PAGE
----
## Equation of the circumference II: general equation

A circumference with center C = (a, b) and radius r can be rewritten in light of the reduced equation as:

Developing the squares of the above mentioned equation we obtain:

x^2+y^2-2ax-2by+a^2+b^2-r^2=0

and doing the change A= -2a, \ \ B=-2b, \ \ C=a^2+b^2-r^2 in:

x^2+y^2-2ax-2by+a^2+b^2-r^2=0

the new equation is obtained:

This way we have found another analytical expression that defines the points of a circumference. This is the general equation of the circumference.

Let’s see how to determine the radius and the center of a circumference from the general equation.

We can do the following:

A=-2a, \ \ B=-2b, \ \ C=a^2+b^2-r^2

We isolate these expressions in terms of a, b and r. We have:

\displaystyle a=-\frac{A}{2} r^2=a^2+b^2-C=\Big(-\frac{A}{2}\Big)^2+\Big(-\frac{B}{2}\Big)^2-C=\frac{A^2+B^2-4C}{4}

And since we know that, in the limited expression, (a, b) is the center and r the radius, given a general equation:

the center of such a circumference is the point \displaystyle \Big(-\frac{A}{2},-\frac{B}{2}\Big) and the radius is \displaystyle r=\sqrt{\frac{A^2+B^2-4C}{4}}.

Let’s suppose that they give us the circumference:

then we see that it is centred at the point:

\displaystyle \Big(-\frac{A}{2},-\frac{B}{2}\Big)=\Big(-\frac{-2}{2},-\frac{4}{2}\Big)=(1,-2)

and has radius:

\displaystyle r=\sqrt{\frac{A^2+B^2-4C}{4}}=\sqrt{\frac{(-2)^2+4^2-4\cdot(- 4)}{4}}=

=\displaystyle\sqrt{\frac{4+16+16}{4}}=\sqrt{\frac{36}{4}}=\frac{6}{2}=3

Let’s now see the inverse process, that is to say:

Giving the general equation of the circumference that has, for example, radius 4 and center (-5, 6).

We write the reduced equation:

(x-a)^2+(y-b)^2=r^2 \Rightarrow (x+5)^2+(y-6)^2=4^2

developing the squares we have:

(x+5)^2+(y-6)^2=4^2 \Rightarrow x^2+10x+25+y^2-12y+36=16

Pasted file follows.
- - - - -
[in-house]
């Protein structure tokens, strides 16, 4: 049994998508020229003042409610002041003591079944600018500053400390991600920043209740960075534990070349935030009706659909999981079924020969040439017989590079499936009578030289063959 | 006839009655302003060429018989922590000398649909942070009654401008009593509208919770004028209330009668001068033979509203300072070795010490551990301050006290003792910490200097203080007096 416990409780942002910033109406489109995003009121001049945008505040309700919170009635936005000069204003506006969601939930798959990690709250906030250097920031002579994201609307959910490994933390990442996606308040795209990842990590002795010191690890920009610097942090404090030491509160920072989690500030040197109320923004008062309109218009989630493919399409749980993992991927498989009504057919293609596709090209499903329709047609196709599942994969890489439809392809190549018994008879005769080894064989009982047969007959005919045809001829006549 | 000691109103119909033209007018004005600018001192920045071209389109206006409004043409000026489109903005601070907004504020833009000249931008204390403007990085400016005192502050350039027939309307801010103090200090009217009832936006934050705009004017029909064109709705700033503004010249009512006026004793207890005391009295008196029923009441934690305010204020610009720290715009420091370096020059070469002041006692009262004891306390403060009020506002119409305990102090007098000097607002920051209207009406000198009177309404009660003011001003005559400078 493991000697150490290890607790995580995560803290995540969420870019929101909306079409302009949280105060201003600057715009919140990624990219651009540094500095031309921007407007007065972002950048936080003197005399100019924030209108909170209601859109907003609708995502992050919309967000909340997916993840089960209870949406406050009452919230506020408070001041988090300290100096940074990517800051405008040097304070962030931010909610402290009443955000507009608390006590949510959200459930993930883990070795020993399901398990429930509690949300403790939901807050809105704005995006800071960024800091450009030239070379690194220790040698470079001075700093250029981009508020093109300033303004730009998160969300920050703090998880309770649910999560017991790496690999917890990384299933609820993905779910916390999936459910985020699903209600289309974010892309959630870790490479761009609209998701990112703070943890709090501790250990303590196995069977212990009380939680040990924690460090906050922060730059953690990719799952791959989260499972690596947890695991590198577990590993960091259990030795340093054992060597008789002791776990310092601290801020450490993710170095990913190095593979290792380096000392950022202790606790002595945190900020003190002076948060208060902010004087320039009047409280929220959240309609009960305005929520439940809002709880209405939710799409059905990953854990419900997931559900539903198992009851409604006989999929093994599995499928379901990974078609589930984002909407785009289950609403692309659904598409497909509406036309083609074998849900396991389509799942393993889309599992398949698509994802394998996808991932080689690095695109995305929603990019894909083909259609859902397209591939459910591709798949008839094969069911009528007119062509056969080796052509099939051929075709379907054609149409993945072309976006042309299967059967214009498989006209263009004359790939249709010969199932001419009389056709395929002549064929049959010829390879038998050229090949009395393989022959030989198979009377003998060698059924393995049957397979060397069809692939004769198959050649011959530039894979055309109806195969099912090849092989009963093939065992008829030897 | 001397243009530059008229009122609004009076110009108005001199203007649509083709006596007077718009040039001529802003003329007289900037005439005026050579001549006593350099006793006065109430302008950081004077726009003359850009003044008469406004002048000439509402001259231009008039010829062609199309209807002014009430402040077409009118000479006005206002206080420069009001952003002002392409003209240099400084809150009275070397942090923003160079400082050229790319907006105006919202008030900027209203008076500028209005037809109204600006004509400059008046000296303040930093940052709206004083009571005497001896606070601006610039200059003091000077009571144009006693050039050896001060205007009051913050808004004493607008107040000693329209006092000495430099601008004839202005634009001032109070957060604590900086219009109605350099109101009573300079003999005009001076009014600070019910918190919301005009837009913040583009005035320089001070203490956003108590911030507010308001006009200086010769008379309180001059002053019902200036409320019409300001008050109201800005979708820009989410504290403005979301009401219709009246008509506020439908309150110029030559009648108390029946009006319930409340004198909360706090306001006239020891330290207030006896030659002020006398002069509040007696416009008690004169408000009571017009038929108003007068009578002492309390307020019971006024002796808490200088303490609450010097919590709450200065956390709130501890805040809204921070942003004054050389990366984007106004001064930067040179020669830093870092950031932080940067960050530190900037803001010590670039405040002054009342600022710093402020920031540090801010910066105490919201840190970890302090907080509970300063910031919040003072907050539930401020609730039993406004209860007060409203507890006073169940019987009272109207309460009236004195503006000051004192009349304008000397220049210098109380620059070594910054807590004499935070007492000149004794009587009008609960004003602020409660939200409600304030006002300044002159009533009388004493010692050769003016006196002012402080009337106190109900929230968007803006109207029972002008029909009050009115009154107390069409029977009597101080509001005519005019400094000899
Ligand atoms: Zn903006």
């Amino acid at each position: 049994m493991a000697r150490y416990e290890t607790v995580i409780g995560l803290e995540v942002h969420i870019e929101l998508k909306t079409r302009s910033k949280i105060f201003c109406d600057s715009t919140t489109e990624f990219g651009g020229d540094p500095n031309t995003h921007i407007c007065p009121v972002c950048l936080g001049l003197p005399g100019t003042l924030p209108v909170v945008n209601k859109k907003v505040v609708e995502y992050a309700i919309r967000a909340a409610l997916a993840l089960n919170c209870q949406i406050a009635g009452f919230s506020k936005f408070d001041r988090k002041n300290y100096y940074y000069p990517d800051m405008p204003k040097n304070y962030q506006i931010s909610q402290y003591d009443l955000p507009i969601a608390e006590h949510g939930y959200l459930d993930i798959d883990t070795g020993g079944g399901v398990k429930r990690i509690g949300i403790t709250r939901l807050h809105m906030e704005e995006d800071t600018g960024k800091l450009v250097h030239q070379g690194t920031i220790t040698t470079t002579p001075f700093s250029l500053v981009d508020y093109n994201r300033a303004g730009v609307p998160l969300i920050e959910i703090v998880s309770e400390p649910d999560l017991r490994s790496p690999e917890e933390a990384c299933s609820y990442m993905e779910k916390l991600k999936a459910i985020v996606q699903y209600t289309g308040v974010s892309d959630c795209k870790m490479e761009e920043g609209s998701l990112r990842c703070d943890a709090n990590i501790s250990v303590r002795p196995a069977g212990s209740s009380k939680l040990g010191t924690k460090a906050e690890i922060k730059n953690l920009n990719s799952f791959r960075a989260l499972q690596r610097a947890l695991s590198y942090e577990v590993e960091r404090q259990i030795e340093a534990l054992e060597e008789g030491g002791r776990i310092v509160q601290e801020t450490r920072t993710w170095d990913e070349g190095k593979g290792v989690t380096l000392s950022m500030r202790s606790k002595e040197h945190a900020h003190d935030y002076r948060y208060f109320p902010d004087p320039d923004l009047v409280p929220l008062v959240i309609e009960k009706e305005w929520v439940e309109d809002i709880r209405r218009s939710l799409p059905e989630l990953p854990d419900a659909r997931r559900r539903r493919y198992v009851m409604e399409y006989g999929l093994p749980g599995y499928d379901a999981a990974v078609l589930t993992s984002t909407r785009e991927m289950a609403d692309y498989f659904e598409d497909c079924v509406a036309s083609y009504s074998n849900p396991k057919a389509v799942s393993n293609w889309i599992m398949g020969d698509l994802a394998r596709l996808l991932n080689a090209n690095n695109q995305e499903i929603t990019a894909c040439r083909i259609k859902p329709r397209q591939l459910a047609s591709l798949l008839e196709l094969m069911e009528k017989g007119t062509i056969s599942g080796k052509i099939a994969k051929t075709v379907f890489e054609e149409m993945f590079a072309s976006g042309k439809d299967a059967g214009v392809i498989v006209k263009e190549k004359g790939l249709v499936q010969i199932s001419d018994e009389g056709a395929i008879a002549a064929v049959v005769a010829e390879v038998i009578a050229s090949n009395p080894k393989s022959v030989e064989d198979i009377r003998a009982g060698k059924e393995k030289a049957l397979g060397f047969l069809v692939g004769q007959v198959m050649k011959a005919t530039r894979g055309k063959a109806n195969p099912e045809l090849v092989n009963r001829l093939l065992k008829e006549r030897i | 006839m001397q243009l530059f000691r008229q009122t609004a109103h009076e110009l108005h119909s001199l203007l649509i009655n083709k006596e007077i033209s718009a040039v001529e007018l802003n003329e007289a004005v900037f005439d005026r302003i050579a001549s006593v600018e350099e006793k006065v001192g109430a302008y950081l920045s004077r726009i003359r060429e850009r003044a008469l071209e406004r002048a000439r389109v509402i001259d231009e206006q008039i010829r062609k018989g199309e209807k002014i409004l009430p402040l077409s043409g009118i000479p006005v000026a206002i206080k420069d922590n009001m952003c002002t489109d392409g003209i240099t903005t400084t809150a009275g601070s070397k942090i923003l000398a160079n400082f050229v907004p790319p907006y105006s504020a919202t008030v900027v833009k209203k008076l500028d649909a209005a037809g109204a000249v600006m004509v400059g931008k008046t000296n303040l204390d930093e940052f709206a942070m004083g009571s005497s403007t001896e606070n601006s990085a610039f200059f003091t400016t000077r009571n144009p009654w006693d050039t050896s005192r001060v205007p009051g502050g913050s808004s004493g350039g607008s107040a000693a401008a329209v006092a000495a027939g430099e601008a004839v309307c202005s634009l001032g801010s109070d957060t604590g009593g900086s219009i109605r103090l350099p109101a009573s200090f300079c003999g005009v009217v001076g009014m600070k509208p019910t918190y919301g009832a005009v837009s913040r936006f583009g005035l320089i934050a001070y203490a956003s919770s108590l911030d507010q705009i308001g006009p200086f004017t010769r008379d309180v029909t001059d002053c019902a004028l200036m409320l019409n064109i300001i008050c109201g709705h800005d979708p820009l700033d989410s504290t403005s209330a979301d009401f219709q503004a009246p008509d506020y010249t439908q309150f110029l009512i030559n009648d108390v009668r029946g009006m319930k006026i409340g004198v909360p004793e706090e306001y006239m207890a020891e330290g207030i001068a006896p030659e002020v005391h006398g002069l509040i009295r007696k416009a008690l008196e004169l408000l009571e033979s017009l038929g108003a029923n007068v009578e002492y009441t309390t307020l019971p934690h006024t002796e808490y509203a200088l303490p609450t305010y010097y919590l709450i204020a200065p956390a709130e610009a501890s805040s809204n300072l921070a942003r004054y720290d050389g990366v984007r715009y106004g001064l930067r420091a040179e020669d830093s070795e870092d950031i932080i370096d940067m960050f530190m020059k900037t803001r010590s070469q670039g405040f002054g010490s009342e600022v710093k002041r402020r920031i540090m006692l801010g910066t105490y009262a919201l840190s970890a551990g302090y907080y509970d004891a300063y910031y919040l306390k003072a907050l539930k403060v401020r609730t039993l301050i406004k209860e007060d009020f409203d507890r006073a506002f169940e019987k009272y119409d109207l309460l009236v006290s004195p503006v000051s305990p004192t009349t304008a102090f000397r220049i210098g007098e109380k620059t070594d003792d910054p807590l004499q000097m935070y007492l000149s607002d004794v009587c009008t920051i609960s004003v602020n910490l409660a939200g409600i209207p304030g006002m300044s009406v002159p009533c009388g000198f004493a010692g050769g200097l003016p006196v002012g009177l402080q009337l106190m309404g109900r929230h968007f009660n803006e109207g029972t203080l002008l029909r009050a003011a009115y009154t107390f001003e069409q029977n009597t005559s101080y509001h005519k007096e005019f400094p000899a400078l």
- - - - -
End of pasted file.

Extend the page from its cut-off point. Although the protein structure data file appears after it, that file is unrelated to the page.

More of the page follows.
If we rearrange it and add all the independent terms, we obtain the general equation of the above mentioned circumference, which is:

Let’s see what happens when the circumference is centred on the origin and we want to write its general equation:

Since (0, 0) is the center we have: a=0 and b=0 for which reason,

\left.{\begin{matrix} {0=a=-\frac{A}{2}} \\ {0=b=-\frac{B}{2}} \end{matrix}}\right \}\Longrightarrow{\left \{ {\begin{matrix} {A=0}\\{B=0}\end{matrix}}\right . }

So that in the general equation, only quadratic terms and independent terms will exist, that is to say:

Moving the constant term to the other side we obtain:

where we know that:

since the supposed center was (0, 0).

Note that for the circunference centered at the origin both equations are very similar.

Let’s see an example:

Circumference centred on the origin and radius 7.

Reduced equation: x^2+y^2=7^2

General equation: x^2+y^2+C=0 where C=-7^2 \Longrightarrow x^2+y^2-7^2=0

Summing up we have:

Considering the circumference: (x-a)^2+(y-b)^2=r^2

Then the center is the point of the plane (a,b) and the radius is r.

(x-8)^2+(y+3)^2=1 has center at (8,-3) and radius 1.

Considering the circumference: x^2+y^2+Ax+By+C=0

Then the center is at the point of the plane \displaystyle \Big(-\frac{A}{2},-\frac{B}{2}\Big) and the radius is \displaystyle r=\sqrt{\Big(\frac{A}{2}\Big)^2+\Big(\frac{B}{2}\Big)^2-C}

x^2+y^2+x-5y-2=0 has center \displaystyle \Big(\frac{-1}{2},\frac{5}{2}\Big) and radius

\displaystyle r=\sqrt{\Big(\frac{1}{2}\Big)^2+\Big(\frac{-5}{2}\Big)^2-(-2)}=\sqrt{\frac{1+25+8}{4}}=\sqrt{\frac{34}{4}}=\sqrt{\frac{17}{2}}

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## Circumference of a Circle Equation